Public Health England’s Sixth Independent e-cigarette report, commissioned from researchers at King’s College London was published on Wednesday 4th March alongside some new advice on vaping in NHS mental health issues.
The report gives us updates on the use of nicotine vaping products among young people and adults and discusses the public perceptions in regard to the harmfulness of vaping. It also takes a deep look into the evidence on e-cigarette use in people with mental health conditions and pregnant women.
Current vaping use has remained stable in adults and young people since the last report. The concern is that there is an increasing number of smokers who now believe that vaping is more harmful than smoking. This is out of line with expert reviews from both the UK and the US, concluding that using regulated vaping nicotine vaping products is far less harmful than smoking.
PHE has stood by their advice that current smokers should switch to e-cigarettes in an attempt to quit, but non-smokers should not take up vaping. E-Cigarettes are much less harmful than smoking but are not completely safe. They contain significantly less harmful chemicals that cause diseases related to smoking but the long term impact of vaping will remain unknown for some time.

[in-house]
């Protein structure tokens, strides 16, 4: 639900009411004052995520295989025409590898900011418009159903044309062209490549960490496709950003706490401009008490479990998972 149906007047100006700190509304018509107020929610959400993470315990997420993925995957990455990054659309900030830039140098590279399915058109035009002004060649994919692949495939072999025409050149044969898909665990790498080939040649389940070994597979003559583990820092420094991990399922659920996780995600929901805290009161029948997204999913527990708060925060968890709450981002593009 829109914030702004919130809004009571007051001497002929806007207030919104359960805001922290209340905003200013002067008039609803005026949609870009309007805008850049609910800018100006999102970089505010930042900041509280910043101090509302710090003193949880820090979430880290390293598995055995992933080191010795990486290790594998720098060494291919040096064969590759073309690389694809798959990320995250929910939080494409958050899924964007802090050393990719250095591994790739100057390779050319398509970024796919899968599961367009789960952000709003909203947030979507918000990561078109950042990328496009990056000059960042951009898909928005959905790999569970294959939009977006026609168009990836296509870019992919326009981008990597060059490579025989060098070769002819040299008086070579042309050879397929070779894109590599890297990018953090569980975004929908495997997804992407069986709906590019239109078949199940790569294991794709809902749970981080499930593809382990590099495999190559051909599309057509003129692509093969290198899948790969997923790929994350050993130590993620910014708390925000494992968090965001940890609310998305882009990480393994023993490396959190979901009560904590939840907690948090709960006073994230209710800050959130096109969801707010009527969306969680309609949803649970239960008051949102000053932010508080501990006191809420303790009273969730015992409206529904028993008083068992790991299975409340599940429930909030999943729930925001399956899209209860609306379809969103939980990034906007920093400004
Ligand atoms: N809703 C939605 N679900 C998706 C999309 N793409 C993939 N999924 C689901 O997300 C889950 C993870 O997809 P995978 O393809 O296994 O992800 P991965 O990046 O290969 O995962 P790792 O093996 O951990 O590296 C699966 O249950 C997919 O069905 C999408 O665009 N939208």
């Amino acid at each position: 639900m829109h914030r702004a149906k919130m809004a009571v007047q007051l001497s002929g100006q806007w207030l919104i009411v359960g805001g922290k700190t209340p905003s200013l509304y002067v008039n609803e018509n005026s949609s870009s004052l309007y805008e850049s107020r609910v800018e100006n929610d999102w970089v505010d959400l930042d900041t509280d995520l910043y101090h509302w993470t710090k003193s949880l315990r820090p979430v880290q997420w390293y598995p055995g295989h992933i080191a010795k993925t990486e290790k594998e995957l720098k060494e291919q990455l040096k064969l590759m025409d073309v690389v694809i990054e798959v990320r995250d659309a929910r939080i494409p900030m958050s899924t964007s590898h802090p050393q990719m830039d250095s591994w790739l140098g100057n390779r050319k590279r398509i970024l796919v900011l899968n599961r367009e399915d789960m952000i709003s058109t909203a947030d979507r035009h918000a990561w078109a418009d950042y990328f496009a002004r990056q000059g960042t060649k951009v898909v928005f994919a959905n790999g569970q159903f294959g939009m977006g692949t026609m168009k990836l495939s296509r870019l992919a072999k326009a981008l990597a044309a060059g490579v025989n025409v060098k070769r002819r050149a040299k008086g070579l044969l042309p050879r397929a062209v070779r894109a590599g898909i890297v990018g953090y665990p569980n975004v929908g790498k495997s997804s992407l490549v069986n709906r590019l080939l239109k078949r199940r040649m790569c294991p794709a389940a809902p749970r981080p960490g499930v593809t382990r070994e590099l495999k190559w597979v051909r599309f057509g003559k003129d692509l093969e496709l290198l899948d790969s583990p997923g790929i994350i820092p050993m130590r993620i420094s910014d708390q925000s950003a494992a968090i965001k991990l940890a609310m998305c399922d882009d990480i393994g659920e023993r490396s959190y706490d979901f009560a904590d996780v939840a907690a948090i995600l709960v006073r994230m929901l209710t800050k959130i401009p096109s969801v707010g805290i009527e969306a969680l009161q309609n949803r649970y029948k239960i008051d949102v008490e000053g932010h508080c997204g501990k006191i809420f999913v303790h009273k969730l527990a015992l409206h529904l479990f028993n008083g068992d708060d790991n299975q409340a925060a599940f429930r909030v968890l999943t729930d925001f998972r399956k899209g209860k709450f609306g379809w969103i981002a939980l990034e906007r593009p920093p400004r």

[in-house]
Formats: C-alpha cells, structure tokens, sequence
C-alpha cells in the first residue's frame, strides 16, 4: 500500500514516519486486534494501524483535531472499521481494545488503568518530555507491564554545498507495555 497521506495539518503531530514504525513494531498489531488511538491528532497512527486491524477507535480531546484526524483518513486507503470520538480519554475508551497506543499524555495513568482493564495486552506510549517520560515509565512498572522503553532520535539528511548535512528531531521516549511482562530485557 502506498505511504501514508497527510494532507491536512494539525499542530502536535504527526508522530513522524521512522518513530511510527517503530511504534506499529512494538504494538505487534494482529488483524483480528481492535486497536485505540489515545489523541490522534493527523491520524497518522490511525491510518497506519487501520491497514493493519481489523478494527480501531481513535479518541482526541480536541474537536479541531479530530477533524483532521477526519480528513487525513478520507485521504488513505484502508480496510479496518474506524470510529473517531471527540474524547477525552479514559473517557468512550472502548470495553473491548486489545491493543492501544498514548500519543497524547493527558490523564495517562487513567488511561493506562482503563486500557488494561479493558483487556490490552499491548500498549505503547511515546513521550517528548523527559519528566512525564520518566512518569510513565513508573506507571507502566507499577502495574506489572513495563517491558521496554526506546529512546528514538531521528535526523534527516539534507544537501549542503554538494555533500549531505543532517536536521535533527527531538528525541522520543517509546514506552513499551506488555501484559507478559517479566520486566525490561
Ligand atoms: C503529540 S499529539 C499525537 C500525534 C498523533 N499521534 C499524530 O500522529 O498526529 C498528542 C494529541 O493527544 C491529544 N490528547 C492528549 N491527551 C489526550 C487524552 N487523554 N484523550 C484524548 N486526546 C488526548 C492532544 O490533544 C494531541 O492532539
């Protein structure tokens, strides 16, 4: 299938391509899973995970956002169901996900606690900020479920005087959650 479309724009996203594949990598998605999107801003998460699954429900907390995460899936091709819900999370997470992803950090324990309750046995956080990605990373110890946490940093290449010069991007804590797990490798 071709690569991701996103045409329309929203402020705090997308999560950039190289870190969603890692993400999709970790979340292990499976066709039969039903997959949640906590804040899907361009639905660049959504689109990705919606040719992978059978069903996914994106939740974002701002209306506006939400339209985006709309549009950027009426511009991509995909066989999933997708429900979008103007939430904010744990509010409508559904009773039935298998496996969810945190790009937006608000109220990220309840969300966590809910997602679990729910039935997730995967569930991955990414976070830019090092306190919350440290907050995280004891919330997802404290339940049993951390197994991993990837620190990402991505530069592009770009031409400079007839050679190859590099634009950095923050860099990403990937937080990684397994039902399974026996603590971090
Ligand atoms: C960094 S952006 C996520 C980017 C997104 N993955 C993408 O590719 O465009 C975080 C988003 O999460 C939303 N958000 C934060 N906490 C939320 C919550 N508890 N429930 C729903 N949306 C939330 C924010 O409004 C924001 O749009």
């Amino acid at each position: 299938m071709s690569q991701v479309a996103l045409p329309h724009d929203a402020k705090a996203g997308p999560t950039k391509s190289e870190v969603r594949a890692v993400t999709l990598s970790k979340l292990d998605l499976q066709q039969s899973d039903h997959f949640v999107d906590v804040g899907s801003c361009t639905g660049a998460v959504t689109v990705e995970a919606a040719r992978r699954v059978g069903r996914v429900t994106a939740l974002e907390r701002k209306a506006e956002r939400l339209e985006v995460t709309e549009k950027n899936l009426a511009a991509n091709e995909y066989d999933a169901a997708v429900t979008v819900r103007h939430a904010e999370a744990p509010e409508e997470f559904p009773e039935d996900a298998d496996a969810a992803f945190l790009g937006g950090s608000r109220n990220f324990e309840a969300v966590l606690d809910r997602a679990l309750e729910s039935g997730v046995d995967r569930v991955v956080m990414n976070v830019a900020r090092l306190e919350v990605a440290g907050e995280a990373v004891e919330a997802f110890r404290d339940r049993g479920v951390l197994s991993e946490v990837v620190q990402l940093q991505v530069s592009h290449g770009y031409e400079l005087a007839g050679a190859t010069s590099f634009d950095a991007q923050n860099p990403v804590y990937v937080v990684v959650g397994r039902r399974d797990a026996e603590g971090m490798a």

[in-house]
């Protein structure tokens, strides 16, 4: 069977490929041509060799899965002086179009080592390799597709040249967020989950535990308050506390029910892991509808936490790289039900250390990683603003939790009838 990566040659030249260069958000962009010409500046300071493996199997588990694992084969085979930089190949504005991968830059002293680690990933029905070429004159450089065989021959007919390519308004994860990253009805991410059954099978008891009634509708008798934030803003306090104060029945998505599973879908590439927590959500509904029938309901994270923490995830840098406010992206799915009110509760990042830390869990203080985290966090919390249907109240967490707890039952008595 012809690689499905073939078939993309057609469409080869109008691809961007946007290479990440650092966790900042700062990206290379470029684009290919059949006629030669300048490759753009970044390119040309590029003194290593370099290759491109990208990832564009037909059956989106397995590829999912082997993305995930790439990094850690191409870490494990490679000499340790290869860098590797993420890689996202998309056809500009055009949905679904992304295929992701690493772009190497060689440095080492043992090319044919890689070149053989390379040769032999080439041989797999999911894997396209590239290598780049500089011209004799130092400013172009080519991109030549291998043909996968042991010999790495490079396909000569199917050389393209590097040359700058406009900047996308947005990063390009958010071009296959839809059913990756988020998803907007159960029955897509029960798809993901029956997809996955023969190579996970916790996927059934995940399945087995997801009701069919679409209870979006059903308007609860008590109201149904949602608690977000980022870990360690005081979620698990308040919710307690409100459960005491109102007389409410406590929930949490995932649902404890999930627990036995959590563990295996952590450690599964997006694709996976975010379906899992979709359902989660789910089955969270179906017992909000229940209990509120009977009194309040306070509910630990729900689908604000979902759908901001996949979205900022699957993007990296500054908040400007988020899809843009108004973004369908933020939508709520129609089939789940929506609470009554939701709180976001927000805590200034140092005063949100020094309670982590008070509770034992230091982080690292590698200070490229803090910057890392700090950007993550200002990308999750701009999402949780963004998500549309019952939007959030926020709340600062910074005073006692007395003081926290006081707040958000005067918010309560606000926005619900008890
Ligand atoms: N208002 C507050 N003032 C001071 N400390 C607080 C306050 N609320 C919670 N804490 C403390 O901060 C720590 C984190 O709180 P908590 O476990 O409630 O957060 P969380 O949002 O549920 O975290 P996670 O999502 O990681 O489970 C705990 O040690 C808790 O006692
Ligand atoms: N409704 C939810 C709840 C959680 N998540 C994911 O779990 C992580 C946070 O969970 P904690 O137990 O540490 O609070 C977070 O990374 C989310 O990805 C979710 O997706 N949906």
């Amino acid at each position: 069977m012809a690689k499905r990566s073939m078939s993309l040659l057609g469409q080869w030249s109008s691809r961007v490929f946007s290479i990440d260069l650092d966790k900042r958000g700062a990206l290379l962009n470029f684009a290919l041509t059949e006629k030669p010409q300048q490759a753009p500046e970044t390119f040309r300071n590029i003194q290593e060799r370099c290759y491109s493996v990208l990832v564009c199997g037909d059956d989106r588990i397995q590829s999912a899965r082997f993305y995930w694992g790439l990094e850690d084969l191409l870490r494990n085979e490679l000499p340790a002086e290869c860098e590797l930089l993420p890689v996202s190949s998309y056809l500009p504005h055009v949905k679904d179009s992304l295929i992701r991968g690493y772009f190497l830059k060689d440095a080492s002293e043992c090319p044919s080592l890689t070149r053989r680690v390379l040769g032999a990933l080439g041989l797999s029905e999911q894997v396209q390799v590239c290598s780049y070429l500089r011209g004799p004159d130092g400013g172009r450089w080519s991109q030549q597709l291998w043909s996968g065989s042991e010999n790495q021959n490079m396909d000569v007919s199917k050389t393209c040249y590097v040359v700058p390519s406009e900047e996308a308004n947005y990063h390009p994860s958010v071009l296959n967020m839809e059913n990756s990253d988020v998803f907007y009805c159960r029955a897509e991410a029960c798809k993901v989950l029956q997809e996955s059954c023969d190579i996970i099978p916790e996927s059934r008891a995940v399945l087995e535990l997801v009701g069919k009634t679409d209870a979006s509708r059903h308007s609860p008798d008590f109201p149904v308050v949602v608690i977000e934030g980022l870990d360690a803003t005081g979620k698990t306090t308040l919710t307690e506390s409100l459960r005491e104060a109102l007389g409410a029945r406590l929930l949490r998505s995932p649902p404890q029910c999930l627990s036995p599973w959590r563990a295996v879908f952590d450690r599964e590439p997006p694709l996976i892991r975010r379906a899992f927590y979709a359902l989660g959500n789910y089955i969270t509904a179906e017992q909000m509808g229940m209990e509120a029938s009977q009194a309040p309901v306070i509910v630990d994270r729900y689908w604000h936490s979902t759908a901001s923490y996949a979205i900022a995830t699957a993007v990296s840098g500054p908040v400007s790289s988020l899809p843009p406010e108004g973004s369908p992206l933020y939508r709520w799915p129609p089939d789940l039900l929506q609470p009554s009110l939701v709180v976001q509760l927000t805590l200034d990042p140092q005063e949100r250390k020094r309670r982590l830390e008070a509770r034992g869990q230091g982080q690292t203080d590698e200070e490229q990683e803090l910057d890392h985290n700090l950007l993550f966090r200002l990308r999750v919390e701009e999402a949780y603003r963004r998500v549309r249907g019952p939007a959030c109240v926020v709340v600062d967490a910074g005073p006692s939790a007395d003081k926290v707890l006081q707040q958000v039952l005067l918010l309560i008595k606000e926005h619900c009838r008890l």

There is a mistaken belief that vaping is in fact more harmful than smoking and this belief has increased rapidly among UK smokers following the US lung injury outbreak in 2019. US authorities have now confirmed that Vitamin E-acetate, a thickening agent used in cannabis products, was a primary cause of the said outbreak. This substance is banned from UK-Regulated vaping products.
The report also recommends that:
- Proof of age at the sale of vaping products needs to be better enforced to protect young people.
- Health professionals should use advice on using e-cigarettes during pregnancy.
- More research is needed into vaping among smokers with mental health conditions and pregnant smokers.
Professor John Newton, the director of health improvement at Public Health England, has commented on the review.
It is concerning to see how much the US lung disease outbreak has affected smokers’ views on e-cigarettes here in the UK. Safety fears may well be deterring many smokers from switching, leaving them on a path to years of ill health and an early death due to their smoking. The US authorities have now confirmed that vitamin E acetate, a thickening agent added to cannabis vaping liquid, was a primary cause of the US outbreak. This substance is banned in UK-regulated nicotine vaping products.Professor John Newton, the director of health improvement at Public Health England.
Feel free to read the entire government post here: